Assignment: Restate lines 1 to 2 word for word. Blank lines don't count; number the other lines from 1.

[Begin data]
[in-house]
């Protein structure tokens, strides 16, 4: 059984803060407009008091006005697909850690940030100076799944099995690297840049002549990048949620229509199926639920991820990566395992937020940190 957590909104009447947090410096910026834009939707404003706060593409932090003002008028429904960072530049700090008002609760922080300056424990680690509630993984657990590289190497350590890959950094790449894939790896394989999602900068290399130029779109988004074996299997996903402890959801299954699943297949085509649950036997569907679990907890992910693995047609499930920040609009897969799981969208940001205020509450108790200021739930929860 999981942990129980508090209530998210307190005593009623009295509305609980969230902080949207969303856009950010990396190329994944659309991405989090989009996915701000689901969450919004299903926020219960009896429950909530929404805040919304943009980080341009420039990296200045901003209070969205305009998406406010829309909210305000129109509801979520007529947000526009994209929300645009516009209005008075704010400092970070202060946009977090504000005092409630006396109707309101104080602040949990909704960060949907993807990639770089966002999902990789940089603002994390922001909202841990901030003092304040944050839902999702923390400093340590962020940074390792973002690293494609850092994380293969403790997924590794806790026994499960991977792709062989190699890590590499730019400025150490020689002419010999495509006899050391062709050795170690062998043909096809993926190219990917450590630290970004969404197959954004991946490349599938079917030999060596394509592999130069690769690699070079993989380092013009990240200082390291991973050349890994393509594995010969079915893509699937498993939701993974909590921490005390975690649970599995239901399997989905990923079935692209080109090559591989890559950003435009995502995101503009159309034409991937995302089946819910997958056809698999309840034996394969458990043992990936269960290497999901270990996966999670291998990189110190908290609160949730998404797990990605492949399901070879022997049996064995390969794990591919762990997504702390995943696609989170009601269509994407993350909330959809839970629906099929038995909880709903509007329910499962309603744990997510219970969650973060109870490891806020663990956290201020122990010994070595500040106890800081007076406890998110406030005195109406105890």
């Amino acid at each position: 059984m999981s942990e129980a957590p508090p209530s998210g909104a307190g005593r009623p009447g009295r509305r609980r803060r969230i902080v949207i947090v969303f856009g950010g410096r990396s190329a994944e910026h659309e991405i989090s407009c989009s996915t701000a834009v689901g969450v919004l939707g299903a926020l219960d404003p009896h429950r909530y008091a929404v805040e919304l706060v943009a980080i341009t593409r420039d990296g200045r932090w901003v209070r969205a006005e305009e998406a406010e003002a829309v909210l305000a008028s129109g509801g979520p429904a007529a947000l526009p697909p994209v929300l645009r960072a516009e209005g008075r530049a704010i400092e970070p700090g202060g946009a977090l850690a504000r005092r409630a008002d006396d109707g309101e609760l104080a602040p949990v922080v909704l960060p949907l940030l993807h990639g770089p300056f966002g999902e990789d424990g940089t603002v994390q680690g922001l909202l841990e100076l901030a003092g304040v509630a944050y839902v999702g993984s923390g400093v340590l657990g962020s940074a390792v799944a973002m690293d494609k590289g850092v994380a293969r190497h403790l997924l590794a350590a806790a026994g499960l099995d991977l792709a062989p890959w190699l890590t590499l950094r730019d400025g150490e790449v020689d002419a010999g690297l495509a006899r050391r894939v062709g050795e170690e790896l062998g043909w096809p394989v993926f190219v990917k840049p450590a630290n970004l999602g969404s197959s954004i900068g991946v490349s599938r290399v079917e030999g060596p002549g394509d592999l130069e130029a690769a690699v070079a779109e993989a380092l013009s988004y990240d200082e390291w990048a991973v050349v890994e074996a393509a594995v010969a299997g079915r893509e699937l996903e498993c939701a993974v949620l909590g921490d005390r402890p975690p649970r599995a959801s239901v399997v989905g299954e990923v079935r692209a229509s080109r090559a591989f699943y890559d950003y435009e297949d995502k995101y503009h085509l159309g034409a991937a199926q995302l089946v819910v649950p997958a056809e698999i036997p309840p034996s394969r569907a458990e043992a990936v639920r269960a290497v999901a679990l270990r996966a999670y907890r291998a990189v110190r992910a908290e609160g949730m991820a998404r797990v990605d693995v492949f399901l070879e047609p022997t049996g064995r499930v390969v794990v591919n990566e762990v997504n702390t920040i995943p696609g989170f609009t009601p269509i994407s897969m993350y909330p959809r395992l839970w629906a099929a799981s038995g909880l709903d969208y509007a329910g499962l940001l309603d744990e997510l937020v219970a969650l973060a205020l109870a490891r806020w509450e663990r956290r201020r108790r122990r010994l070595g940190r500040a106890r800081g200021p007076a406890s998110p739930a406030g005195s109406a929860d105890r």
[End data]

[in-house]
């Protein structure tokens, strides 16, 4: 059984803060407009008091006005697909850690940030100076799944099995690297840049002549990048949620229509199926639920991820990566395992937020940190 957590909104009447947090410096910026834009939707404003706060593409932090003002008028429904960072530049700090008002609760922080300056424990680690509630993984657990590289190497350590890959950094790449894939790896394989999602900068290399130029779109988004074996299997996903402890959801299954699943297949085509649950036997569907679990907890992910693995047609499930920040609009897969799981969208940001205020509450108790200021739930929860 999981942990129980508090209530998210307190005593009623009295509305609980969230902080949207969303856009950010990396190329994944659309991405989090989009996915701000689901969450919004299903926020219960009896429950909530929404805040919304943009980080341009420039990296200045901003209070969205305009998406406010829309909210305000129109509801979520007529947000526009994209929300645009516009209005008075704010400092970070202060946009977090504000005092409630006396109707309101104080602040949990909704960060949907993807990639770089966002999902990789940089603002994390922001909202841990901030003092304040944050839902999702923390400093340590962020940074390792973002690293494609850092994380293969403790997924590794806790026994499960991977792709062989190699890590590499730019400025150490020689002419010999495509006899050391062709050795170690062998043909096809993926190219990917450590630290970004969404197959954004991946490349599938079917030999060596394509592999130069690769690699070079993989380092013009990240200082390291991973050349890994393509594995010969079915893509699937498993939701993974909590921490005390975690649970599995239901399997989905990923079935692209080109090559591989890559950003435009995502995101503009159309034409991937995302089946819910997958056809698999309840034996394969458990043992990936269960290497999901270990996966999670291998990189110190908290609160949730998404797990990605492949399901070879022997049996064995390969794990591919762990997504702390995943696609989170009601269509994407993350909330959809839970629906099929038995909880709903509007329910499962309603744990997510219970969650973060109870490891806020663990956290201020122990010994070595500040106890800081007076406890998110406030005195109406105890």